The Puzzling Narwhal Tusk

A creature lives in Arctic waters, and much of the time in darkness. It is the stuff of legends. The horn growing out of its head adds to the mystery. It is the narwhal whale. One scientific puzzler is the fact that it can mate with beluga whales.

There is no actual horn, but the narwhal is sometimes called the unicorn of the sea. Actually, that is a tusk growing through its lip — and keeps growing to impressive lengths. Is the tusk of Biggus Toothus a fluke of nature, or does it serve a purpose?

The narwhal is a whale that lives in the Arctic. It has been called the unicorn of the sea, but that is not a horn, but a tusk that has several uses.
Narwhal, Flickr / Jessica Simpson (CC BY 2.0)
Narwhals are difficult to study.

The tusk sticks out straight instead of curving like the tusks on other critters, and as a bonus, it spirals. Sometimes it appears that narwhals use those tusks for play or to wave, "Howdy, neighbor!" They have been seen whacking fish with the tusks, stunning them before eating them. There are other functions being studied. One of those is that it senses water conditions.

How the narwhal got its tusk is unanswered by evolutionists, but creationists allow that it is something that developed relatively recently. This would be a result of the genetic diversity that was programmed by the Creator.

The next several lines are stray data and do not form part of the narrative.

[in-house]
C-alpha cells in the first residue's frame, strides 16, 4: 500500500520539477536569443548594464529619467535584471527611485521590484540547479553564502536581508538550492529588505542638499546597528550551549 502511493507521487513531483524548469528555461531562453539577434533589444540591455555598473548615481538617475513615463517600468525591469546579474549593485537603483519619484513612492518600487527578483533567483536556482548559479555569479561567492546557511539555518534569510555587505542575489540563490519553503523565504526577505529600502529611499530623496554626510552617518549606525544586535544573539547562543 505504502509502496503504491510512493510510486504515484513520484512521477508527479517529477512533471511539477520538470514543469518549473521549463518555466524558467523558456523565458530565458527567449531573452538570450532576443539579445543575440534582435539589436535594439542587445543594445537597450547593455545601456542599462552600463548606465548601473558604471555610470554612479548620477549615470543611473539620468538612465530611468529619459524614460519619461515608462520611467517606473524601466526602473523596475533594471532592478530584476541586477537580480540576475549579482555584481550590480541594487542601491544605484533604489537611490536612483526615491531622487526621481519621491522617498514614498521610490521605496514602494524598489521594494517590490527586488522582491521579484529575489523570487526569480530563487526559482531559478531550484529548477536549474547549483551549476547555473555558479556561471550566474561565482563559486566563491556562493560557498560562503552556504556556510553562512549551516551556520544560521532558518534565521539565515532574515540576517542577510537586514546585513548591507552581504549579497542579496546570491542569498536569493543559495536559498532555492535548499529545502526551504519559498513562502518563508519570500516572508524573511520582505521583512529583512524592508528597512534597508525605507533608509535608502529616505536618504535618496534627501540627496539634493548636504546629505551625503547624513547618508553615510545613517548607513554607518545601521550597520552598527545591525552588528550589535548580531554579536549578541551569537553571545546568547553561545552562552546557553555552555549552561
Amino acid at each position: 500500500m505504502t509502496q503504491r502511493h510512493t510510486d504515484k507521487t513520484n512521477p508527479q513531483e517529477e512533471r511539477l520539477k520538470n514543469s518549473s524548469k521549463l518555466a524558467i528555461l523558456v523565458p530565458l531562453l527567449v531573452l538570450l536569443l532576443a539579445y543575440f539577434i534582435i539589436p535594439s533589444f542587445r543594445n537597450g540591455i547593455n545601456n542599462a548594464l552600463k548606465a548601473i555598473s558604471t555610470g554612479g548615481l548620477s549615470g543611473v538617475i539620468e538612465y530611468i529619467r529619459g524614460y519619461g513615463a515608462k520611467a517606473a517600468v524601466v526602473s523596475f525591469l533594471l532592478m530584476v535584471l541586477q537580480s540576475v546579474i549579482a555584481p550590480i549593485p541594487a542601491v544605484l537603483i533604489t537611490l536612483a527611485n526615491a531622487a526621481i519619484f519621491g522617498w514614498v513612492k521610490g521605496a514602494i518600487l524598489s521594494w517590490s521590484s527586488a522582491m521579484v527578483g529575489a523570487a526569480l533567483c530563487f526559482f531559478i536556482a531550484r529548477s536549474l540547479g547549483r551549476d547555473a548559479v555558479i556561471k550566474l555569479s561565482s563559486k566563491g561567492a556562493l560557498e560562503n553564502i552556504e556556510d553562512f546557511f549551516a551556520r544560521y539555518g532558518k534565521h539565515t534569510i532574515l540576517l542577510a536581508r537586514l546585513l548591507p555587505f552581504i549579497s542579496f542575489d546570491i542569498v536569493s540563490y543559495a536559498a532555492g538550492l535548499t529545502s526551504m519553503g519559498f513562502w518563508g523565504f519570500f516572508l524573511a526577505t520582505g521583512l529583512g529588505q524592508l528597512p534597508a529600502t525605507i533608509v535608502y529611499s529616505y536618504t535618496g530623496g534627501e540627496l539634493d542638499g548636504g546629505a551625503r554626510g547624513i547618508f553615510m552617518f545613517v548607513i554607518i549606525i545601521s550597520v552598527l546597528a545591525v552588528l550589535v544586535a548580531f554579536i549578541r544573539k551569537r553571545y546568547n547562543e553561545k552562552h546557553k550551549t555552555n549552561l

Like the horned white horses of ancient lore, narwhals, called the unicorns of the sea, are mythical—or at least nearly so. In remote areas around the Canadian Arctic and Greenland, these elusive whales dwell in an ice-covered region cloaked in darkness for half the year.

Most people recognize narwhals by their famous long tusk. But when asked to explain the tusk’s purpose, most people don’t have a clue. Even scientists aren’t fully sure. But such a prominent feature—a 9-foot (2.7 m) tooth—doesn’t arise by chance and keep getting passed down as a defining family feature unless there’s a reason. We just don’t know what it is yet.

To sea the rest of the article or listen to the audio by my favorite reader, swim on over to "Narwhal—Unicorn of the Sea."